Newton’s Law Struck Down
We don’t often find cause to clap for the meddling regulatory overreach of the FAA, but the agency won one this week that I, for one, am personally cheering. U.S. District Judge William G. Young said the city of Newton, Massachusetts (near Boston) can’t require drone operators to register their machines with the city, nor can it restrict them from flying below 400 feet. A suit against Newton’s law was filed in January by Michael Singer, a local physician and inventor. To be accurate, the FAA wasn’t directly involved.
In his complaint, Singer said the December 2016 law essentially banned drones from the city limits of Newton and was thus counter to federal law under a doctrine called preemption. That essentially supports the FAA’s view that it and it alone is the agency solely responsible for regulating things that fly. In its legal rejoinder to Singer’s suit, Newton argued that the federal government allows localities to co-regulate aviation. Judge Young wasn’t buying that argument: “This [Newton’s ordinance] thwarts not only the FAA’s objectives, but also those of Congress for the FAA to integrate drones into the national airspace.”
Right call, right language. Young’s ruling was, however, just another signpost on what will surely be a long and bumpy road toward integrating drones into the national airspace. The FAA is often reviled—and I’ve done some of the reviling—for its plodding, sclerotic performance in promulgating drone regulations. But like a drunk weaving up to the bar before last call, it’s getting there, however slowly.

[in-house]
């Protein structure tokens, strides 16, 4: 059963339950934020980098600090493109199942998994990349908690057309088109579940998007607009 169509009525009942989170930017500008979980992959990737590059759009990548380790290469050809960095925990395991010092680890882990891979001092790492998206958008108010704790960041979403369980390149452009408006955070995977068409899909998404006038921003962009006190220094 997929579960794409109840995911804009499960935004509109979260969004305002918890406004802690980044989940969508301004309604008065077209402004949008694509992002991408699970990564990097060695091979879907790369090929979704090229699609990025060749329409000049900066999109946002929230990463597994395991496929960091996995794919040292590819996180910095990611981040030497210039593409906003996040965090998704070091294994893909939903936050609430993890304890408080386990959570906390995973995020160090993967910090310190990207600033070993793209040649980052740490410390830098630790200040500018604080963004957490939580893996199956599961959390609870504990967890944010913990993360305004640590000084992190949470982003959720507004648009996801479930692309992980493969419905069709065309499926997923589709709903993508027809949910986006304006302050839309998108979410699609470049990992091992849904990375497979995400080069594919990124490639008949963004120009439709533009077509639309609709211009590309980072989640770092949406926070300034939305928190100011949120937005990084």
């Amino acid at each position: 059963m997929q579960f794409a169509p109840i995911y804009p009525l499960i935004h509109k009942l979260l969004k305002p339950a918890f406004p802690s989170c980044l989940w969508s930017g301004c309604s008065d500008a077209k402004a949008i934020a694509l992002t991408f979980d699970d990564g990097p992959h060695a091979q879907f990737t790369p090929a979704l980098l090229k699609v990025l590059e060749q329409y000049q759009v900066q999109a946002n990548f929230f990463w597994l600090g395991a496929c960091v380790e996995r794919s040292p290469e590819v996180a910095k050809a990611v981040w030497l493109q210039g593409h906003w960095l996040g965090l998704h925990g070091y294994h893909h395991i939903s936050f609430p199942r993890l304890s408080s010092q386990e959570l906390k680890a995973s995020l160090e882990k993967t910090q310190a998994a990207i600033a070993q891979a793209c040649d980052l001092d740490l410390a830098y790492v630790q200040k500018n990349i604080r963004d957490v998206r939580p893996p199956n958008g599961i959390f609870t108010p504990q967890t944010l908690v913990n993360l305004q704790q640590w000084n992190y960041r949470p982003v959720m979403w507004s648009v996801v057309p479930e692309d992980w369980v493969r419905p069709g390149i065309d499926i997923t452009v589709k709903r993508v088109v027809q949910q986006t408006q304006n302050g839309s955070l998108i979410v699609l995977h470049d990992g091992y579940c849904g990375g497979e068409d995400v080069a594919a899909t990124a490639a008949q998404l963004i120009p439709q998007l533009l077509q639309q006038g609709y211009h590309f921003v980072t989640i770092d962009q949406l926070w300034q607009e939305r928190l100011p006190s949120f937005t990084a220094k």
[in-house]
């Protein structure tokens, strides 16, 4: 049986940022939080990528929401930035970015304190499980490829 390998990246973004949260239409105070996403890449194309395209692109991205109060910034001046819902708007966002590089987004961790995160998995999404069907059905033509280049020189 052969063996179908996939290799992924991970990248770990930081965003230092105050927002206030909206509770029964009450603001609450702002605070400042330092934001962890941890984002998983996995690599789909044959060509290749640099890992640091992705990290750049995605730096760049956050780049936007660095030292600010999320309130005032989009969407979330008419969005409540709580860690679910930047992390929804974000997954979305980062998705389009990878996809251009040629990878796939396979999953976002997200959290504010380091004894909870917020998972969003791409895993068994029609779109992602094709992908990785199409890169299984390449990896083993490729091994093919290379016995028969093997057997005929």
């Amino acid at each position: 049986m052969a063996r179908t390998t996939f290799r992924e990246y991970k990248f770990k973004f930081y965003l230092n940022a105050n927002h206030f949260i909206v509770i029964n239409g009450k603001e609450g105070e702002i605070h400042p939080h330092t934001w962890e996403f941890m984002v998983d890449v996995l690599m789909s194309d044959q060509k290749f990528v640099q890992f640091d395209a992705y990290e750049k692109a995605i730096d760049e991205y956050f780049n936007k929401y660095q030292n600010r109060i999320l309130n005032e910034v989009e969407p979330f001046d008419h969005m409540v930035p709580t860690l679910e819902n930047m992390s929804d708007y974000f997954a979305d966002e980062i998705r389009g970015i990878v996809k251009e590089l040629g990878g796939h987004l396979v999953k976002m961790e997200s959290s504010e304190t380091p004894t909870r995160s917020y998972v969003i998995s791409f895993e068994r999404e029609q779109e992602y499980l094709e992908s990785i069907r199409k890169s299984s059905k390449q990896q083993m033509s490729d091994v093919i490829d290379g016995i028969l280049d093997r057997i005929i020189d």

I know readers of this blog are understandably fearful of the profusion of remotely piloted vehicles buzzing around. I don’t share the fear, but I don’t dismiss it either. Either way, if you’re involved in GA at any level, you should be happy about this decision, just as you should be happy with a court finding overturning restrictive noise ordinances at East Hampton Airport earlier this year. That’s because governments at the state, city and county level are necessarily concerned with the narrow complaints of their local constituencies. The old money at Sag Harbor might just as soon convert East Hampton Airport back to pasture land but, failing that, let’s pass an ordinance to keep those noisy jets and helicopters from using it. The overbearing federal government via the FAA pushes back and often relies on the courts to make its directives stick.
The Newton decision may prove to be of more than local import, at least for a time. Other local governments are entertaining ordinances to prohibit the use of drones in their communities and those with smart city attorneys will hear the message for what it is: Tread carefully.
The judge left open the question of whether the city could regulate more broadly on noise and privacy issues and he essentially invited the city to recast the law to avoid the preemption issue. In other words, Newton could legislate noise requirements that apply to all vehicles, not just those that fly. It could also write specific privacy statutes to protect property owners and individuals who want to be left unmolested by the prying eyes of a flying GoPro.
Compared to what threat drones may or may not represent, the privacy issue is all but incomprehensively complex. Privacy is under constant threat from data mining, from facial recognition, from surveillance cameras, from RFID chips, from smart power meters, from cloud computing and ad infinitum. Drones, take a number. If you want real privacy, lease a cave in Afghanistan. Except we’ve got a cloud of drones over there, too.
Without specifically saying so, Judge Young contributed directly to what, in his opinion, he said was the FAA’s requirement for “a delicate balance between safety and efficiency.” Although he might not have intended it that way, the efficiency in this context is the ability of the unmanned aviation segment to expand and thrive without undue hindrance from a mess of local laws and regulations. That has to be balanced against reasonable protection of the public from being brained by one of these things. No single court decision will settle this once and for all. Think of it as a paint-by-the-numbers picture that’s slowly becoming discernible. We’ll get there eventually.